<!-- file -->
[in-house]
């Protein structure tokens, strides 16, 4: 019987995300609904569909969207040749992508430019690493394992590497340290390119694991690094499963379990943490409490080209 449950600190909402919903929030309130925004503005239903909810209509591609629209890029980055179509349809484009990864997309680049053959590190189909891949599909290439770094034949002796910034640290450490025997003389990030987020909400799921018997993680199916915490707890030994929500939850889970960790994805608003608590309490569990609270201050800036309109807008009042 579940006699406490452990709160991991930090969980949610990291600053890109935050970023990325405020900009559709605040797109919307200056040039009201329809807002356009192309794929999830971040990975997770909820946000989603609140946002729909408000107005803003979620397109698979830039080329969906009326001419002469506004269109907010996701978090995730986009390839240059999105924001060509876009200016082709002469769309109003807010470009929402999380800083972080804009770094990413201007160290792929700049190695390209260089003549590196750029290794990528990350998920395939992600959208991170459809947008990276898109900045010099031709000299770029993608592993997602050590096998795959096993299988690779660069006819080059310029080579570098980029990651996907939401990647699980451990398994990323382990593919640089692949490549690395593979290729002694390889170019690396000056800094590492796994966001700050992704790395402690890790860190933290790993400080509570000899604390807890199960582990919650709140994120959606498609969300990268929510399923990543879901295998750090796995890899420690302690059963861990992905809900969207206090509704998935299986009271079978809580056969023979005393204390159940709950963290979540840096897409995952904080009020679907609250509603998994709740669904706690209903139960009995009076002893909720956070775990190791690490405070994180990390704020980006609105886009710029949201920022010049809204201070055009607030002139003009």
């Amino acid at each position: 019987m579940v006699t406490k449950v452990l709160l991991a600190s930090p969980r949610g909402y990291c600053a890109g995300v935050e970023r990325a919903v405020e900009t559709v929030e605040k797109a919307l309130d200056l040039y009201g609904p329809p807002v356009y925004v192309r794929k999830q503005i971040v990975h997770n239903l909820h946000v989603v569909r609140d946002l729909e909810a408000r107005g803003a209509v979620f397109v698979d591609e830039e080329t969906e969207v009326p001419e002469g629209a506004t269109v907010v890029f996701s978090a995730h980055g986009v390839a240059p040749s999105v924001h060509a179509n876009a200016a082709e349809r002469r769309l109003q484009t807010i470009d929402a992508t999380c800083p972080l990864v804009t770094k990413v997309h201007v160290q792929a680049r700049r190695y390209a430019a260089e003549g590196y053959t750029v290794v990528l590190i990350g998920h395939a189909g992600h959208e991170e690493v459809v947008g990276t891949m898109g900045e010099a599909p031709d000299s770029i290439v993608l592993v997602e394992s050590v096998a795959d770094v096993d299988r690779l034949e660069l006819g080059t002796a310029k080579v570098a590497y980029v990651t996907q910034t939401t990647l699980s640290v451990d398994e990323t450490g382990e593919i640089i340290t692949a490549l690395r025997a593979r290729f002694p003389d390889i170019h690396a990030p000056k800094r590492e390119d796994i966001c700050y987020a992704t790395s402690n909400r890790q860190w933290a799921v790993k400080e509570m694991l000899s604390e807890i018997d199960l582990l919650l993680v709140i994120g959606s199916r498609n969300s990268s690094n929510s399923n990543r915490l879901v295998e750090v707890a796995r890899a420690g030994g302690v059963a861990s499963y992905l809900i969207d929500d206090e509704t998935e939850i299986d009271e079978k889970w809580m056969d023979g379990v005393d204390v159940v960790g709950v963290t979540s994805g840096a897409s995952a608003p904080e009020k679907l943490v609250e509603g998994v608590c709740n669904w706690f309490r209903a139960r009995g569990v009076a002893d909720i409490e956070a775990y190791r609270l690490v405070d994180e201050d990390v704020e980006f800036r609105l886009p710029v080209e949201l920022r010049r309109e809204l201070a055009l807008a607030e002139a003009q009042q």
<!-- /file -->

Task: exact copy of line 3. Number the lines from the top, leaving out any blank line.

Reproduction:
């Amino acid at each position: 019987m579940v006699t406490k449950v452990l709160l991991a600190s930090p969980r949610g909402y990291c600053a890109g995300v935050e970023r990325a919903v405020e900009t559709v929030e605040k797109a919307l309130d200056l040039y009201g609904p329809p807002v356009y925004v192309r794929k999830q503005i971040v990975h997770n239903l909820h946000v989603v569909r609140d946002l729909e909810a408000r107005g803003a209509v979620f397109v698979d591609e830039e080329t969906e969207v009326p001419e002469g629209a506004t269109v907010v890029f996701s978090a995730h980055g986009v390839a240059p040749s999105v924001h060509a179509n876009a200016a082709e349809r002469r769309l109003q484009t807010i470009d929402a992508t999380c800083p972080l990864v804009t770094k990413v997309h201007v160290q792929a680049r700049r190695y390209a430019a260089e003549g590196y053959t750029v290794v990528l590190i990350g998920h395939a189909g992600h959208e991170e690493v459809v947008g990276t891949m898109g900045e010099a599909p031709d000299s770029i290439v993608l592993v997602e394992s050590v096998a795959d770094v096993d299988r690779l034949e660069l006819g080059t002796a310029k080579v570098a590497y980029v990651t996907q910034t939401t990647l699980s640290v451990d398994e990323t450490g382990e593919i640089i340290t692949a490549l690395r025997a593979r290729f002694p003389d390889i170019h690396a990030p000056k800094r590492e390119d796994i966001c700050y987020a992704t790395s402690n909400r890790q860190w933290a799921v790993k400080e509570m694991l000899s604390e807890i018997d199960l582990l919650l993680v709140i994120g959606s199916r498609n969300s990268s690094n929510s399923n990543r915490l879901v295998e750090v707890a796995r890899a420690g030994g302690v059963a861990s499963y992905l809900i969207d929500d206090e509704t998935e939850i299986d009271e079978k889970w809580m056969d023979g379990v005393d204390v159940v960790g709950v963290t979540s994805g840096a897409s995952a608003p904080e009020k679907l943490v609250e509603g998994v608590c709740n669904w706690f309490r209903a139960r009995g569990v009076a002893d909720i409490e956070a775990y190791r609270l690490v405070d994180e201050d990390v704020e980006f800036r609105l886009p710029v080209e949201l920022r010049r309109e809204l201070a055009l807008a607030e002139a003009q009042q």